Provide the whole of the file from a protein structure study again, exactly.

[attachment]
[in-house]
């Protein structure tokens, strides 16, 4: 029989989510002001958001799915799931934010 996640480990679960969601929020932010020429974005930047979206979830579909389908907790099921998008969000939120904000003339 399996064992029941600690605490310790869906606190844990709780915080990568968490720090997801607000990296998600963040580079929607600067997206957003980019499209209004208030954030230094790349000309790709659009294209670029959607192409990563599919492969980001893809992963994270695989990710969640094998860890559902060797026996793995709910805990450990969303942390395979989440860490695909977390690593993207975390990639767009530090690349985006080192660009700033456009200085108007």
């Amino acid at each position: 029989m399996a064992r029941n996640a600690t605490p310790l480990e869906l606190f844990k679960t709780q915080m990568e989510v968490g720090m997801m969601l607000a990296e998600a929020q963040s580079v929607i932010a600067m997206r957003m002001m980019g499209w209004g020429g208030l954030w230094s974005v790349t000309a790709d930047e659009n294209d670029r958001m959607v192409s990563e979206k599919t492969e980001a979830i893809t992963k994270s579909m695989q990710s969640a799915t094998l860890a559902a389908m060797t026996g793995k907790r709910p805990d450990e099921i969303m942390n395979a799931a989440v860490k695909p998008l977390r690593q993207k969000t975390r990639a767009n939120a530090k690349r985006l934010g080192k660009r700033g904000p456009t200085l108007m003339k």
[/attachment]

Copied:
[in-house]
């Protein structure tokens, strides 16, 4: 029989989510002001958001799915799931934010 996640480990679960969601929020932010020429974005930047979206979830579909389908907790099921998008969000939120904000003339 399996064992029941600690605490310790869906606190844990709780915080990568968490720090997801607000990296998600963040580079929607600067997206957003980019499209209004208030954030230094790349000309790709659009294209670029959607192409990563599919492969980001893809992963994270695989990710969640094998860890559902060797026996793995709910805990450990969303942390395979989440860490695909977390690593993207975390990639767009530090690349985006080192660009700033456009200085108007």
């Amino acid at each position: 029989m399996a064992r029941n996640a600690t605490p310790l480990e869906l606190f844990k679960t709780q915080m990568e989510v968490g720090m997801m969601l607000a990296e998600a929020q963040s580079v929607i932010a600067m997206r957003m002001m980019g499209w209004g020429g208030l954030w230094s974005v790349t000309a790709d930047e659009n294209d670029r958001m959607v192409s990563e979206k599919t492969e980001a979830i893809t992963k994270s579909m695989q990710s969640a799915t094998l860890a559902a389908m060797t026996g793995k907790r709910p805990d450990e099921i969303m942390n395979a799931a989440v860490k695909p998008l977390r690593q993207k969000t975390r990639a767009n939120a530090k690349r985006l934010g080192k660009r700033g904000p456009t200085l108007m003339k």